Surrounded by crime and unemployment, a group of young Sierra Leoneans manage to make a clean living. Ed Kargbo finds out how
We have a massive number of unemployed youth in Freetown, roaming the streets and wreaking havoc.
Yet amid one crime-infested area, there’s a group of industrious young men—and one woman—who earn an honest living from soap, water and sweat.
One Saturday morning I set out to learn how they do it. The Government Wharf area houses several prominent institutions—the City Council, the headquarters of the main opposition Sierra Leone People’s Party, the Metropolitan Police and the auditing firm KPMG.
Thieves and prostitutes swarm over this illustrious neighbourhood and young boys and girls toil as labourers. But it’s also here that the Government Wharf Car Wash Association started.
In Wallace Johnson Street I meet a young man sitting in a small makeshift structure with a big ledger and pieces of paper in front of him. Alfred Charles is following his daily routine—checking the association’s accounts and scheduling the day’s operations.
Alfred tells me he’s the secretary of the association. Despite his executive position, he also controls the car wash pit and operates the jet spray equipment. He has a wife and three kids, and the cash he’s earned from years of cleaning cars has put food on the table, kept his kids in school and settled medical bills.
As I talk to Alfred, a tall, striking figure emerges from the back. Ebun Dowu Thomas is the chairman of the Government Wharf Car Wash Association and he’s been in this game for close to two decades.
He tells me the association brings young people together, makes use of their energies and rewards them at the end of the month. A good number of school dropouts cut their teeth here. It’s the only car wash centre in Freetown that pays its workers monthly salaries, contributes to the national social security scheme and pays taxes.
Through the efforts of its young employees the association has been able to secure a small piece of land on lease from the government and develop it into the only legal car wash operated by locals in Freetown.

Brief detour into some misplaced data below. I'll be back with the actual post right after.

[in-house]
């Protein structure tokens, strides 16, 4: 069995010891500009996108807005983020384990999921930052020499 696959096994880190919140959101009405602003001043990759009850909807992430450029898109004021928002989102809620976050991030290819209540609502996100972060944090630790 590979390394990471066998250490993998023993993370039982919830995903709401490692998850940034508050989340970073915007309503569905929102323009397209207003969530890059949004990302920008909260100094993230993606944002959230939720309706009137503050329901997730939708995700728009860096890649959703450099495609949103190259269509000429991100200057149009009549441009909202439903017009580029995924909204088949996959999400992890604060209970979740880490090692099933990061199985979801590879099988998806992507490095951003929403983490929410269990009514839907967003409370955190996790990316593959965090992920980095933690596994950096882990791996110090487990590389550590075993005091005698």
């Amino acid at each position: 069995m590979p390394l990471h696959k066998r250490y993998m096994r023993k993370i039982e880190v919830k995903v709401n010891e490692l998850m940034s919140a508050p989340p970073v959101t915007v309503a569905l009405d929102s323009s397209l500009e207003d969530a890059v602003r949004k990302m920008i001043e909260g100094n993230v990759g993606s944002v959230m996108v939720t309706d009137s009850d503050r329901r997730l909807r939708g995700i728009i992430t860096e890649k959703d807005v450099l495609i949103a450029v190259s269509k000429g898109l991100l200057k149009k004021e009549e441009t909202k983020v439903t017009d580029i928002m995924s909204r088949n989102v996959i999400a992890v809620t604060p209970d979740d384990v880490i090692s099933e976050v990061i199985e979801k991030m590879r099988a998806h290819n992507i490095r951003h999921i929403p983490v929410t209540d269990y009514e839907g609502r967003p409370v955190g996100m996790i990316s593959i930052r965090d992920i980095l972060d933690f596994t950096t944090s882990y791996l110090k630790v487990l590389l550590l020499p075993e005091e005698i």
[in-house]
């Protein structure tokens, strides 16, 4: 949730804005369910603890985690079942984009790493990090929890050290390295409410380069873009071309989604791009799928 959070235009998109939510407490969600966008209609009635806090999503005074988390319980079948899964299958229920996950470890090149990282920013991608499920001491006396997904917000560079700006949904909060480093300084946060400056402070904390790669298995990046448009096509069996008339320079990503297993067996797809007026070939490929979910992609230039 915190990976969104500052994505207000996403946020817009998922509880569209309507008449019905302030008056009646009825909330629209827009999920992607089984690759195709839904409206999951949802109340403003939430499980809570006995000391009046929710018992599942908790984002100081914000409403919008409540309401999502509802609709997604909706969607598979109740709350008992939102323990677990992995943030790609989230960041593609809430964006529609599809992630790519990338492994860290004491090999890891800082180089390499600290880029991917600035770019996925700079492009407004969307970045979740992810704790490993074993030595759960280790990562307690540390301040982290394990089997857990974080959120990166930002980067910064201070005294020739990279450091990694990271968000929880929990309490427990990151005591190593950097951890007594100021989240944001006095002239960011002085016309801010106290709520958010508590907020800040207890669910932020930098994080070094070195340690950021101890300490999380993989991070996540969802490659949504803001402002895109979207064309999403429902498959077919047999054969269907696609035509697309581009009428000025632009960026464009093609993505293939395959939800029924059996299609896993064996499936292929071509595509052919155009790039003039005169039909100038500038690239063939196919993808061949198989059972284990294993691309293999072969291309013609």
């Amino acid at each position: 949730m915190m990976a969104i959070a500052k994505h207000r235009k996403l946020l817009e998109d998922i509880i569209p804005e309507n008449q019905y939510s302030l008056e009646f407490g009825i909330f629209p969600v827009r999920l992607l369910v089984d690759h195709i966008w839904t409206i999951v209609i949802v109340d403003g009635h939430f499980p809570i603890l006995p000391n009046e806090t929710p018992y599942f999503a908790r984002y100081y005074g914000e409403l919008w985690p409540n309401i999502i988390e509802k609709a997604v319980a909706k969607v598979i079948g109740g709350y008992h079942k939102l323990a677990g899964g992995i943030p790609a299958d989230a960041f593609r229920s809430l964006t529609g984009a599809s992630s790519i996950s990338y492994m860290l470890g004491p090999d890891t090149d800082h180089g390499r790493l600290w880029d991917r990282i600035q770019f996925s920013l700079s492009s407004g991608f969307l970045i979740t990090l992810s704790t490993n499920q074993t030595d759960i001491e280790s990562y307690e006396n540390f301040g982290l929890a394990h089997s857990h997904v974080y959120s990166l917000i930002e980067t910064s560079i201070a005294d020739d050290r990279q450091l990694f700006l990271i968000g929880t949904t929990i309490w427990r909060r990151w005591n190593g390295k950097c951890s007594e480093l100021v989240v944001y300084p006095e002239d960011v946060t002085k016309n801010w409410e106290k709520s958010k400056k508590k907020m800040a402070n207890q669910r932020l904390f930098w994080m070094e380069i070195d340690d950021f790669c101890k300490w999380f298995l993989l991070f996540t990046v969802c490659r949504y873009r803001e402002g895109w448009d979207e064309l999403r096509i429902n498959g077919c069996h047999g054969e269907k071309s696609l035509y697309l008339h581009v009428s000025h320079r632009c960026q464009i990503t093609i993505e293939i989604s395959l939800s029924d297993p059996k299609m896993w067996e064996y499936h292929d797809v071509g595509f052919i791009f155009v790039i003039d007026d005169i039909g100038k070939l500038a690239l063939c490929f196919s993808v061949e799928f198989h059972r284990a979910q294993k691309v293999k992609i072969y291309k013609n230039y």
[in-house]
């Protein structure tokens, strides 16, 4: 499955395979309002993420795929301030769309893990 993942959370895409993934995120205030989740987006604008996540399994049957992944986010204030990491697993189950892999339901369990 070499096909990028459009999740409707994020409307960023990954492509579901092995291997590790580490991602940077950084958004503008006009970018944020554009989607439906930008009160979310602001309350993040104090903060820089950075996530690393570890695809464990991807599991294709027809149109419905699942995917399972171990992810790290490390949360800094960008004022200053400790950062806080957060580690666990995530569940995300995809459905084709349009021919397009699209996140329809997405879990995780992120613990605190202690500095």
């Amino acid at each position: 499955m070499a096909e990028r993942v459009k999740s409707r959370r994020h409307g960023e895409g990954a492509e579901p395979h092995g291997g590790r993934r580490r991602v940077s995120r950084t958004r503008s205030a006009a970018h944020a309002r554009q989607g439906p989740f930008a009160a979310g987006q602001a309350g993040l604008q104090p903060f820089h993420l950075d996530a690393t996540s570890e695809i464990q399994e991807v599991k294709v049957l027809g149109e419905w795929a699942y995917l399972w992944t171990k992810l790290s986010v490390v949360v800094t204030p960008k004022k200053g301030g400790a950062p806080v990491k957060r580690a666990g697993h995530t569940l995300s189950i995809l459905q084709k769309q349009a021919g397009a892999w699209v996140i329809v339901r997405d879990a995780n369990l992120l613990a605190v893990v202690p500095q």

A young woman walks towards us with a baby strapped to her back. At first I think she’s a kitchen woman. But no; she’s Harriet Harding, 25 years old and a member of the Government Wharf Car Wash. She washes cars herself and has regular customers who come looking for her. When she’s called to wash a car, she hands her baby to her husband, who is a senior member of the association. “I also own a little business across the road where I sell small items,” she says. Some of the women at the Government Wharf mock her for her occupation, she says, but “others admire me as I jump into the pit, scrub the tyres and display my skills.”
Alfred says business these days is not as good as before. With the local impact of the global financial crisis, competition has grown from illegal roadside car wash centres. As he speaks a Mercedes-Benz drives away, the owner unwilling to pay 20 000 leones (R52) for a “general cleaning” .
“Na go e dae go so to dem borbor dem na trit” [“He’s going to those boys on the streets],” exclaims Yusuf in the lingua franca, Creole. Yusuf is one of the workers here and doesn’t hide his frustration that the Merc is going to a roadside wash, which will charge a pittance for the job. “We use a lot of water, soap and fuel for the jet spray equipment to do a general cleaning,” says a disappointed Alfred. “We also do the upholstery of the car and it all costs money.”
It’s not only the informal car washes these guys have to compete with. There’s also an established business known as Mr Wash. It’s run by a Lebanese national who seems to be part of the “connectocracy”; he’s attracted a lot of the affluent and the socialites, as well as government and NGOs, with his state-of-the-art equipment and prestige.
The Government Wharf Car Wash had its own taste of prestige, though, when the Prince of Norway visited their small operation during his trip to Sierra Leone—as Samuel, the association’s PR man, reminds me five times in our one-hour discussion.
Yusuf’s happy at the Government Wharf Car Wash. He’d like money every day, but appreciates the monthly salary and the social security scheme. “At least there is a small package to take home at the end of the month,” he says with a broad smile.
Edward Kargbo is a Sierra Leonean journalist based in Freetown